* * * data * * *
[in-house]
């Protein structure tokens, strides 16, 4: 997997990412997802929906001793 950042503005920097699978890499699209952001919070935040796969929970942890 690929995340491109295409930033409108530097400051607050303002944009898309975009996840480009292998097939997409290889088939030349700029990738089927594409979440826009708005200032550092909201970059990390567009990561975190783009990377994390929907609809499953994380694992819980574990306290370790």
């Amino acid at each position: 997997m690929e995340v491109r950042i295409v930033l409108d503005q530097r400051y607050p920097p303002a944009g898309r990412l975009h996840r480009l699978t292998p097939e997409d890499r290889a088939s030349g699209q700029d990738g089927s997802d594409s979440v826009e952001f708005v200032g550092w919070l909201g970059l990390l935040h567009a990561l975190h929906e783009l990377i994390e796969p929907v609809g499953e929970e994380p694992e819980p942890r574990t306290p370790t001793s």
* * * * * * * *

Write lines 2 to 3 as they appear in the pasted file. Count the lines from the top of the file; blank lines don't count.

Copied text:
């Protein structure tokens, strides 16, 4: 997997990412997802929906001793 950042503005920097699978890499699209952001919070935040796969929970942890 690929995340491109295409930033409108530097400051607050303002944009898309975009996840480009292998097939997409290889088939030349700029990738089927594409979440826009708005200032550092909201970059990390567009990561975190783009990377994390929907609809499953994380694992819980574990306290370790």
């Amino acid at each position: 997997m690929e995340v491109r950042i295409v930033l409108d503005q530097r400051y607050p920097p303002a944009g898309r990412l975009h996840r480009l699978t292998p097939e997409d890499r290889a088939s030349g699209q700029d990738g089927s997802d594409s979440v826009e952001f708005v200032g550092w919070l909201g970059l990390l935040h567009a990561l975190h929906e783009l990377i994390e796969p929907v609809g499953e929970e994380p694992e819980p942890r574990t306290p370790t001793s």